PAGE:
John Krasinski sold his YouTube show “Some Good News” to ViacomCBS. He explained his decision to fellow “Office” star Rainn Wilson.
“The Office” fans may be sad the sitcom is leaving Netflix, but the show’s arrival to Peacock came with a nice little surprise.
On Friday, NBC’s streaming service welcomed “The Office” by sharing a never-before-seen clip from the series finale, promising fans that it had more where that came from.
The exclusive scene features Jim Halpert (John Krasinski), Pam Beesley (Jenna Fischer), Dwight Schrute (Rainn Wilson) and Hankthe security guard (the late Hugh Dane).
In the four-minute clip, Jim and Pam play a “Matrix”-inspired prank on Dwight and recruit Hank to play the part of Dorpheus, Morpheus’ brother (played by Laurence Fishburne in the “Matrix”).
Dwight is working in his office when his computer suddenly glitches and he gets an anonymous message. He sees the same black cat twice and gets a mysterious package with a ringing cell phone where a voice on the other end tells him to meet him in the warehouse.
Dwight heads to the warehouse to find Hank who reveals his name is actually Dorpheus and gives him the option of swallowing a red or blue pill.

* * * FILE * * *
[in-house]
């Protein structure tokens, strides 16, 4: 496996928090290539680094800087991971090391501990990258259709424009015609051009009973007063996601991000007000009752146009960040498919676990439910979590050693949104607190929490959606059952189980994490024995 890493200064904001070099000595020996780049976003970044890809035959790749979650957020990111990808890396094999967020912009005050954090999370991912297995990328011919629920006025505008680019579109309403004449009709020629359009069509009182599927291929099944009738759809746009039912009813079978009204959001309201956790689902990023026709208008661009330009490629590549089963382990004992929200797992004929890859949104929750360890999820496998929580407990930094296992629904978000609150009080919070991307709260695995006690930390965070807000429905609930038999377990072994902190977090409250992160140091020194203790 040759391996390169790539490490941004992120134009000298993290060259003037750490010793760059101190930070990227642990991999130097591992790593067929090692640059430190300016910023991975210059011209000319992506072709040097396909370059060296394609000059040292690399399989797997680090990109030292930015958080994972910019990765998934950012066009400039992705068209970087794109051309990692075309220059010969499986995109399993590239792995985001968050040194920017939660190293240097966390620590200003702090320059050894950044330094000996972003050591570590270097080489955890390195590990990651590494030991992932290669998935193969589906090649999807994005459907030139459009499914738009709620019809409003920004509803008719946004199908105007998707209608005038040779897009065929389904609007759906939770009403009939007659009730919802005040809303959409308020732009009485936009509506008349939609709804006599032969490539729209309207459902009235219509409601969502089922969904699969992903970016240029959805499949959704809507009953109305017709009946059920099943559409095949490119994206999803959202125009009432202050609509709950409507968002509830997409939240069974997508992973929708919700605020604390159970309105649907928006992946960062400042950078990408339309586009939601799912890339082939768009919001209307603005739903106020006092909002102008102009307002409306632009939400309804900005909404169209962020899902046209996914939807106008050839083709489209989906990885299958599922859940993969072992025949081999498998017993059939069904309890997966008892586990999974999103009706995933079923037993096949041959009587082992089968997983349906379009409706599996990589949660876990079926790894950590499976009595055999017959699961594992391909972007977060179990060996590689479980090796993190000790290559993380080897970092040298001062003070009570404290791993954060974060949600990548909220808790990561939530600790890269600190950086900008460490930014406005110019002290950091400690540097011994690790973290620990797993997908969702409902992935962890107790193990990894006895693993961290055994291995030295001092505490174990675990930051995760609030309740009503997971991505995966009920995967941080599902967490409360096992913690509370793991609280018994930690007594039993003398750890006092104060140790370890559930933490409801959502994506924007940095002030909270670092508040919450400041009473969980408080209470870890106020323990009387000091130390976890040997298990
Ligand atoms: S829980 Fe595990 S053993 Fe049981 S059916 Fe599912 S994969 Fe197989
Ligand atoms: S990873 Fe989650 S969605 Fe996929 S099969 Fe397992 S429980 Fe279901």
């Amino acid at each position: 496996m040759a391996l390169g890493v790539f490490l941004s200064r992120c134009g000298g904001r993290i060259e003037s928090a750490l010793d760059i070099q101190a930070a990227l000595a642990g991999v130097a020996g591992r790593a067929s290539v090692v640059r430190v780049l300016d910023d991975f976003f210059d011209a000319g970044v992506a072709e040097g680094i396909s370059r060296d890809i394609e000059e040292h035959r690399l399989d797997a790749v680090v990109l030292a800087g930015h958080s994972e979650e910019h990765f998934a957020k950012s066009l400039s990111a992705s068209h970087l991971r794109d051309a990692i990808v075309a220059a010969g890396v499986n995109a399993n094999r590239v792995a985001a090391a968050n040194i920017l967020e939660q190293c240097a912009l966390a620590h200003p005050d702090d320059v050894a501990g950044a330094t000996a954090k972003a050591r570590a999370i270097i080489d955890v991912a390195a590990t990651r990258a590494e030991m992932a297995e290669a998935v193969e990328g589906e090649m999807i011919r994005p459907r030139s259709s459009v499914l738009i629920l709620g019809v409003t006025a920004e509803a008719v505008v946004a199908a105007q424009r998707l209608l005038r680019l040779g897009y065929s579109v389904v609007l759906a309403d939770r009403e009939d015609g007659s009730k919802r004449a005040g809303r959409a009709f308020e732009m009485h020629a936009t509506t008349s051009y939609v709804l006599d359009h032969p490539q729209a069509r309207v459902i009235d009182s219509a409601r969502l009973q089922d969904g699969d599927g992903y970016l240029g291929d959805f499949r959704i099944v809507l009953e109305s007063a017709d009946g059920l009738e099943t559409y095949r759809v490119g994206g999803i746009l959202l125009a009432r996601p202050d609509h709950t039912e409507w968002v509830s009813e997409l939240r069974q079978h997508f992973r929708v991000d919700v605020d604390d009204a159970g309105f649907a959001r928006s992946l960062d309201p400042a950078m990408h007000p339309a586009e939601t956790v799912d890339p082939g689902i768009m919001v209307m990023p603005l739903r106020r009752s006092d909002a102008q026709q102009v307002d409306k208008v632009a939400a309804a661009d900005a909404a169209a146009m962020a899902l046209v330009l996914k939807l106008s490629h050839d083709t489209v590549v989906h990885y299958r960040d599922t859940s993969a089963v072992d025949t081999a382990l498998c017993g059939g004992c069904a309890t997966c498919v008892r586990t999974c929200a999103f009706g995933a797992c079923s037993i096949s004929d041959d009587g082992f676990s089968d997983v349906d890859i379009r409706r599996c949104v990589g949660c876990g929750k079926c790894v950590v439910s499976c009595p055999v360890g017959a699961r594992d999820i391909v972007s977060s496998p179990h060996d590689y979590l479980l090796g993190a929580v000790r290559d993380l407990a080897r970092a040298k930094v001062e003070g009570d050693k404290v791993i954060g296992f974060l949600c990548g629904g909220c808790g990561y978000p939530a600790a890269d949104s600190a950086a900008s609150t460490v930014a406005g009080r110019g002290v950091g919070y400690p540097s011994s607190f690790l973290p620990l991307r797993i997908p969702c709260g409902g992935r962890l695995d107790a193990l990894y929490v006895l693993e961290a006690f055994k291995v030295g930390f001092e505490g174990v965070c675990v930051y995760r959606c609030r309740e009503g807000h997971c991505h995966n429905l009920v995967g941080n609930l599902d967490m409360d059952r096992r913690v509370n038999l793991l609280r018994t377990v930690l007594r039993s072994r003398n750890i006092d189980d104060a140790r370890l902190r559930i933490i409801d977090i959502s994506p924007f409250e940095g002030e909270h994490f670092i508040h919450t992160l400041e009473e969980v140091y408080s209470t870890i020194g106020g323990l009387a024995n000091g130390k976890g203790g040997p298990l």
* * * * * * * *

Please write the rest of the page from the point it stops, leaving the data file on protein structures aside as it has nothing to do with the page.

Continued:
But Jim’s prank doesn’t go the way he intended when Dwight ultimately chooses the blue pill.
NBC announced in June 2019 that it will feature “The Office” exclusively on its streaming service for five years, beginning in 2021. The streaming service launched in 2020.
“The Office” was on air from 2005 to 2013 for a nine season run. The remake of the cringe-humor British comedy premiered on NBC on March 24, 2005, to low ratings. But “The Office” has since become a phenomenon and continues to draw loyal viewership that multibillion-dollar corporations compete for the right to stream all nine seasons (yes, even the ones without Michael Scott).
“The Office” offered a unique blend of the relatable and the fantastical. Its setting, “an American workplace,” was distinctly unremarkable, a bland office park in the middle of Pennsylvania. But its antics – from staplers in a Jell-O mold to heart attack-inducing fire drills to fights and dinner parties – felt much bigger (and considerably less productive) than our own drab cubicles.
Contributing: Kelly Lawler
More: NBC’s Peacock arrives last to streaming wars, but has a valuable weapon: It’s free (with ads)
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